When you load the site, you’re greeted by thousands of cursors. What are they doing? Well it ends up that the site records the position of your cursor through the song. So these are the ghosts of those who’ve gone before you who will serve as your companions on your journey through the song.
You would think the gimmick would get old after 10 seconds, but it doesn’t, thanks to evolving challenges. The video becomes a game asking you to do everything from follow a maze of green tracks to forming the mass cursor-silhouette of a boxer. And all the while, you get to see the exact paths that the hivemind took—along with all of the obvious, sharp deviations that those of us who consider ourselves independent thinkers insist upon taking.
(Just wait until you reach the stage "do not touch the model.")
Of course, even in the last few hours as more than 13,000 people had participated, the popularity has swelled so much that it’s almost breaking the system. From the get go, you’re asked to follow a green dot that you can’t possibly see because it’s been buried beneath a pile of your forefathers’ white cursors.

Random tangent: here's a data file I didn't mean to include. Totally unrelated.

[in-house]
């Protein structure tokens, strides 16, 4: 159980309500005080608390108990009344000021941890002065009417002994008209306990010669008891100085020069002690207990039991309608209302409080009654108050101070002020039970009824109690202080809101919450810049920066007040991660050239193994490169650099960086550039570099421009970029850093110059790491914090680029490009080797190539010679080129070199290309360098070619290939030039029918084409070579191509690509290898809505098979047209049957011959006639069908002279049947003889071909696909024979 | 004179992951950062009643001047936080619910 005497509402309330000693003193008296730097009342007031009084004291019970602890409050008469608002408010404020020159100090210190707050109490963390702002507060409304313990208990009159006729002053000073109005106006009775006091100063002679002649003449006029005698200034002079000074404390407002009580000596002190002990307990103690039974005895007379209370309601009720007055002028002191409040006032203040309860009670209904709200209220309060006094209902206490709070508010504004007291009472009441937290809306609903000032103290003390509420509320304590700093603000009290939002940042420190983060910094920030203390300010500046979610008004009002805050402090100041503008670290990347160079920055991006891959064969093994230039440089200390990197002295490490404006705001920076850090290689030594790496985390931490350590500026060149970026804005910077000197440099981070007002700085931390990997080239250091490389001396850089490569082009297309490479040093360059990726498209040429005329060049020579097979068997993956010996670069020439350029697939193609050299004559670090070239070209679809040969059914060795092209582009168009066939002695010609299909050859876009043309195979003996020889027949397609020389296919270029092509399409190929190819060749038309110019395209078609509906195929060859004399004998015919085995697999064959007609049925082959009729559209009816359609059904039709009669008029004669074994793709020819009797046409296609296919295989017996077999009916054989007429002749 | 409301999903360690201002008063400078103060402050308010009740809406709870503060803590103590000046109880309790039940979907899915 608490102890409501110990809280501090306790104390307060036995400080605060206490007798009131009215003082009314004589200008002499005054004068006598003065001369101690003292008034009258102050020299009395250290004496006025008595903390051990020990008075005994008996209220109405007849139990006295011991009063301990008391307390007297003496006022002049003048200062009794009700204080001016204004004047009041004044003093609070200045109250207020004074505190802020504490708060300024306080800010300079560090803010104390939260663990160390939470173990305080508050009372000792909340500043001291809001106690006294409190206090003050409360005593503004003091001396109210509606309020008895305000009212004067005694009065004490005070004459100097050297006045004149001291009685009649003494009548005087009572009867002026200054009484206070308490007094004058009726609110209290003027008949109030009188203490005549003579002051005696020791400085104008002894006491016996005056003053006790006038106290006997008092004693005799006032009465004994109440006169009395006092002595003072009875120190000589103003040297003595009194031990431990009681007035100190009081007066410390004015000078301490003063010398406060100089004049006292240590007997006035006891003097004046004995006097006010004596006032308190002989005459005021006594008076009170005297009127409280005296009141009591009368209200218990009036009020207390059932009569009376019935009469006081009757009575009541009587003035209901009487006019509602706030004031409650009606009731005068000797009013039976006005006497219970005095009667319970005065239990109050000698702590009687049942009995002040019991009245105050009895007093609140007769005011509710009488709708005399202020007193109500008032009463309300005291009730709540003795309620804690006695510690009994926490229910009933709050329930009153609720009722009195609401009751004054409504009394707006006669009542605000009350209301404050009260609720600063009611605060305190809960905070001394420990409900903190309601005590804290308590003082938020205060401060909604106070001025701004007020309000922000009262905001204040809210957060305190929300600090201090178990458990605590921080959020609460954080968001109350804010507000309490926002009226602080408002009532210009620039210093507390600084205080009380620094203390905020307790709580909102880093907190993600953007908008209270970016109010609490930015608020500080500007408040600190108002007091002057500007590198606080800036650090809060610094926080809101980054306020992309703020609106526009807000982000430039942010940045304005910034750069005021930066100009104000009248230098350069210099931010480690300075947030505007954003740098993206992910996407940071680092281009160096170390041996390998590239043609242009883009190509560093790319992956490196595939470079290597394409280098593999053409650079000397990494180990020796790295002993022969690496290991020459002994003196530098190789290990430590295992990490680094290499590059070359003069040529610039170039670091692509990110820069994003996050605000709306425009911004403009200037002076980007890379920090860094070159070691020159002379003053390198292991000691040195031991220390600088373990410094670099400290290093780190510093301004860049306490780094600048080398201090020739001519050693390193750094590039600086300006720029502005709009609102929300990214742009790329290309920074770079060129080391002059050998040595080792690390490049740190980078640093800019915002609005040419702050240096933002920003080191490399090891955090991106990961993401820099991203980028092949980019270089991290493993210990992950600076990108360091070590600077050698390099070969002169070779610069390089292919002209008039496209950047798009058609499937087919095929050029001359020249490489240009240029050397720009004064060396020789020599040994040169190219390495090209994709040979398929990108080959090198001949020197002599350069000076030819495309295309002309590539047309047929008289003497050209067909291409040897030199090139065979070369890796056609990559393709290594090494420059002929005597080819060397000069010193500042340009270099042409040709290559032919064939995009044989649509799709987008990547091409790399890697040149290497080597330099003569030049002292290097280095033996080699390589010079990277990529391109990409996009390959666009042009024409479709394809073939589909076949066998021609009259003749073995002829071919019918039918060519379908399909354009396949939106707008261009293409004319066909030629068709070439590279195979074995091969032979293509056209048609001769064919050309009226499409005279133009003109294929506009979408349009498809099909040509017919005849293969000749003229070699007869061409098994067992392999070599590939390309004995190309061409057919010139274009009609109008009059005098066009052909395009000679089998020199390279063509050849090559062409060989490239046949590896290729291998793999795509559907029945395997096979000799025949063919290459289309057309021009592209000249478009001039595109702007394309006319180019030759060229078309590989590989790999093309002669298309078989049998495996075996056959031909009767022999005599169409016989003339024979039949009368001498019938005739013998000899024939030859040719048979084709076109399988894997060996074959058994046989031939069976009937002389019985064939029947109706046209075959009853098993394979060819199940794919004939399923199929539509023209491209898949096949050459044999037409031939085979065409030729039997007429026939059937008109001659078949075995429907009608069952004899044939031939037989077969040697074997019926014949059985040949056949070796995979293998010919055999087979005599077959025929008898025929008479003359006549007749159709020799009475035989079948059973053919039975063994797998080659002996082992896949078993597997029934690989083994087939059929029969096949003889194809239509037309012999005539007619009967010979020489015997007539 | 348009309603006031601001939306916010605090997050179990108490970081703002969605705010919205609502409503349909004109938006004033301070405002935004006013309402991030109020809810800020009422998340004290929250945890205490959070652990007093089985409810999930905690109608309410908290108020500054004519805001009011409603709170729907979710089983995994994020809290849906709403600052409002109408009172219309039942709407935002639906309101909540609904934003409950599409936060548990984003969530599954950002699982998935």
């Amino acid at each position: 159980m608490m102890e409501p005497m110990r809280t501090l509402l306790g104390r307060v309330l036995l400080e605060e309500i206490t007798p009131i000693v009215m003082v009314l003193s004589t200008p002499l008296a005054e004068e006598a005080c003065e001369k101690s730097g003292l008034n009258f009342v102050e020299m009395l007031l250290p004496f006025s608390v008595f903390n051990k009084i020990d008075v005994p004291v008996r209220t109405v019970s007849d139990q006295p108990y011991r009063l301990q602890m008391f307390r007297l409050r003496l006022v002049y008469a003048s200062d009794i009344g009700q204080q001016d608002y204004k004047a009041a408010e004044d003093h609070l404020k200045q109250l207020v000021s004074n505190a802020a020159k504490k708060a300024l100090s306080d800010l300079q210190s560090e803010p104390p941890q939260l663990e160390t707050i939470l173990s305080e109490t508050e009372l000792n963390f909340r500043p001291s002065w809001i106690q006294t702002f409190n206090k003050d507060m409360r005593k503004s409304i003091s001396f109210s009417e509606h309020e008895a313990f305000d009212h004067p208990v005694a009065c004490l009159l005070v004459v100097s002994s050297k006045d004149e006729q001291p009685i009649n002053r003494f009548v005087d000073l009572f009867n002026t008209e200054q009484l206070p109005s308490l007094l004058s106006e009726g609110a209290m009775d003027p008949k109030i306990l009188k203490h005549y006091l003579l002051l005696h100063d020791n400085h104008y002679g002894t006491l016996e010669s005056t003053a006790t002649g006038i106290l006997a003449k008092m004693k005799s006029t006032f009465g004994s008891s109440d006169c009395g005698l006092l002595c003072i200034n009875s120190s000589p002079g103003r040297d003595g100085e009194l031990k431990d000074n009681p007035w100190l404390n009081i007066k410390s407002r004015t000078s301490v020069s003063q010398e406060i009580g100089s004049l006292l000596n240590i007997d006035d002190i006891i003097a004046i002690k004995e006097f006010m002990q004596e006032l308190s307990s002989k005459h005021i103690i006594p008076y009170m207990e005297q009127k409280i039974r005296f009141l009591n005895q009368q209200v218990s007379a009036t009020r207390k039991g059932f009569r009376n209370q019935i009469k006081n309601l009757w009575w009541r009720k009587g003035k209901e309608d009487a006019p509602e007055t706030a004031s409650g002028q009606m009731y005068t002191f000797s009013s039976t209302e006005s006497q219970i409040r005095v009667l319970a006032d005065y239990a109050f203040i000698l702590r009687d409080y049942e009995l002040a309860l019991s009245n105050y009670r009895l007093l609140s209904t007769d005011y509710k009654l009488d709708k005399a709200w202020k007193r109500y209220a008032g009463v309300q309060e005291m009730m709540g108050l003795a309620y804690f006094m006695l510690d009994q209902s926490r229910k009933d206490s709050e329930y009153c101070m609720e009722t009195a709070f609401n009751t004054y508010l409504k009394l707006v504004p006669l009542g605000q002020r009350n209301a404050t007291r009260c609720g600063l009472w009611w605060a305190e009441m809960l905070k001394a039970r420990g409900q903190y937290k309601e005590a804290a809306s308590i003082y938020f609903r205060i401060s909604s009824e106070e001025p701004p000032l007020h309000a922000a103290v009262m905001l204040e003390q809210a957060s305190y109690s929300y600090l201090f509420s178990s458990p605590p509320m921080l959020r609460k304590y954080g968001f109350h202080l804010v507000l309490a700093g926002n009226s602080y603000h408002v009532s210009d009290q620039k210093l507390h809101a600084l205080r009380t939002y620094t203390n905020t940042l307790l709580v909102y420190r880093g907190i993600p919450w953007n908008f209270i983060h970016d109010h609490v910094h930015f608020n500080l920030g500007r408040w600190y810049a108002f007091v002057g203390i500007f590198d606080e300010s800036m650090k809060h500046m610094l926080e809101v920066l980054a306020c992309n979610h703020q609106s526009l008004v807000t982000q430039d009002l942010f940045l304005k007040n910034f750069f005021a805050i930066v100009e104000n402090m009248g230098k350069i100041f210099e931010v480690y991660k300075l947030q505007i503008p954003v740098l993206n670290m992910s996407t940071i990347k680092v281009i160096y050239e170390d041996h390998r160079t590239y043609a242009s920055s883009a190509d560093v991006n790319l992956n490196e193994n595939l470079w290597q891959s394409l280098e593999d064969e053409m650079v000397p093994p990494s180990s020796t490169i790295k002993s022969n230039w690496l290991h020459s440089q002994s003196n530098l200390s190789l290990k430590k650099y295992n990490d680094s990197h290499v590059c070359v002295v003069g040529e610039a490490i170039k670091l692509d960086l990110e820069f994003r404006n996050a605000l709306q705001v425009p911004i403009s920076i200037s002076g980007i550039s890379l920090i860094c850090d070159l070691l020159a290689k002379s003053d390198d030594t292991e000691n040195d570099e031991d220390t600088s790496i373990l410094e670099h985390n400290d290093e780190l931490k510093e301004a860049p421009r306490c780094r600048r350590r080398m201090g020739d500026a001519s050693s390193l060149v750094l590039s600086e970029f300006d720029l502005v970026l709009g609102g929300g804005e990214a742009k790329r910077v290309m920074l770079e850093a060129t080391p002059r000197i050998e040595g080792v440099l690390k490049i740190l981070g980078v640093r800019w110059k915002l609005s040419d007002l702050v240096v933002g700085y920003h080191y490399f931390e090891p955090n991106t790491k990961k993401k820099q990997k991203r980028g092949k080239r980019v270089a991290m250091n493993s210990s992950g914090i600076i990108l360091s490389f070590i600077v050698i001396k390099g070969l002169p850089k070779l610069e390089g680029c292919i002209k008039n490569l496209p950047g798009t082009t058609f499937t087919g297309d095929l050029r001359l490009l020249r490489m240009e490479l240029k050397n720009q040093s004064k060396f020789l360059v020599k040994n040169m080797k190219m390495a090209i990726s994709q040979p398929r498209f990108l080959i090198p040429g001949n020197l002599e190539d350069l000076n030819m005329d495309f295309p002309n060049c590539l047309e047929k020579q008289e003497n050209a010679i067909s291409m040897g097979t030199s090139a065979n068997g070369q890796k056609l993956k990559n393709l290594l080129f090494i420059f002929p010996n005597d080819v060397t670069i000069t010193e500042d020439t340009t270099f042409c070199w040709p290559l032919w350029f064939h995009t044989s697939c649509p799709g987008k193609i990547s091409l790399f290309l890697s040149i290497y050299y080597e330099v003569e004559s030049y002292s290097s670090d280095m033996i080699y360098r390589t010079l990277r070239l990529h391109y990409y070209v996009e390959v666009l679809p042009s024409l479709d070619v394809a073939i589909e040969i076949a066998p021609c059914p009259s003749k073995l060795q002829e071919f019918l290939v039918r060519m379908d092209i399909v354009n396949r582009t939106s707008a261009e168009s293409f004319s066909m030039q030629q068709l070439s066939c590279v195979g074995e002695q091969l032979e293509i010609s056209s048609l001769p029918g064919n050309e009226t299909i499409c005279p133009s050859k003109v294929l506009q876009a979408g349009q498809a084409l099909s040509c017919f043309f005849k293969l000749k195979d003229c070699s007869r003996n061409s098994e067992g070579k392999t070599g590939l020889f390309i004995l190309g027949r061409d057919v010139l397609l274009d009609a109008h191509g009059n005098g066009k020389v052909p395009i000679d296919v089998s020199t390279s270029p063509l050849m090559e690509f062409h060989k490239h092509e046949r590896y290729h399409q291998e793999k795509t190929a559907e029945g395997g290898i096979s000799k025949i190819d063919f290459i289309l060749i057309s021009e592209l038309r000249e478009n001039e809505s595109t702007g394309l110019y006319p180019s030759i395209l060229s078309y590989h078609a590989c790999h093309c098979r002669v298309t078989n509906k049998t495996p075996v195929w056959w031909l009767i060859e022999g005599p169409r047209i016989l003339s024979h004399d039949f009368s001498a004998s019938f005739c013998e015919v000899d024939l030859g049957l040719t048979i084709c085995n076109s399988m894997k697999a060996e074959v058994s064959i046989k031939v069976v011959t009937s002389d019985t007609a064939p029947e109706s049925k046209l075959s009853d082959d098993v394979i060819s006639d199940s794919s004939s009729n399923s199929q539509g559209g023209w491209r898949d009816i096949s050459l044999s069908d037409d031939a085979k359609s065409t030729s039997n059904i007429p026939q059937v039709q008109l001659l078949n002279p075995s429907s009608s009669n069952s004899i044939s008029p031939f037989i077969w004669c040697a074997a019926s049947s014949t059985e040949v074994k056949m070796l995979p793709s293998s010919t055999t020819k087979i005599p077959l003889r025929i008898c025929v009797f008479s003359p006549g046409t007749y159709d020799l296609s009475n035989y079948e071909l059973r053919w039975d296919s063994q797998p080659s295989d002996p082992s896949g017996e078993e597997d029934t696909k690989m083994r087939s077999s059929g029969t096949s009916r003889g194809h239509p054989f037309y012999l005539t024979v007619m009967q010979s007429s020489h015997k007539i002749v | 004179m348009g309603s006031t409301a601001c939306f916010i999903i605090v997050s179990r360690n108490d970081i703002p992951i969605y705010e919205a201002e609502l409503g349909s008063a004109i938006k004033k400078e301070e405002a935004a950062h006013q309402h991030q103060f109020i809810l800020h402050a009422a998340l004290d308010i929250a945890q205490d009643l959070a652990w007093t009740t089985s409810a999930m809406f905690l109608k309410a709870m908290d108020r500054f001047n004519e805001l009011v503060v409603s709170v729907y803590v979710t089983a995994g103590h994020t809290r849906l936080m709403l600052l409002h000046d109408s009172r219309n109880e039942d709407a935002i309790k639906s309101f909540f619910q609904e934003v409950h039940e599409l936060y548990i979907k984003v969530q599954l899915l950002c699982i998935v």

For most, that’s likely an annoyance, but I’d argue that the experience has actually evolved in a very special way. As a participant, you’re no longer responding to the requests of a machine but the whims of a mass audience. Just like at a good concert, you’re drawn into something more than the performers or the stage. You’re part of a collective experience, a family of thousands who’ve never met before and will never meet again.
And just like your favorite band, it’s only a matter of time before everyone knows about them. As my editor just wrote, "When I tweeted that thing, there were like only 10 cursors. It’s insane now."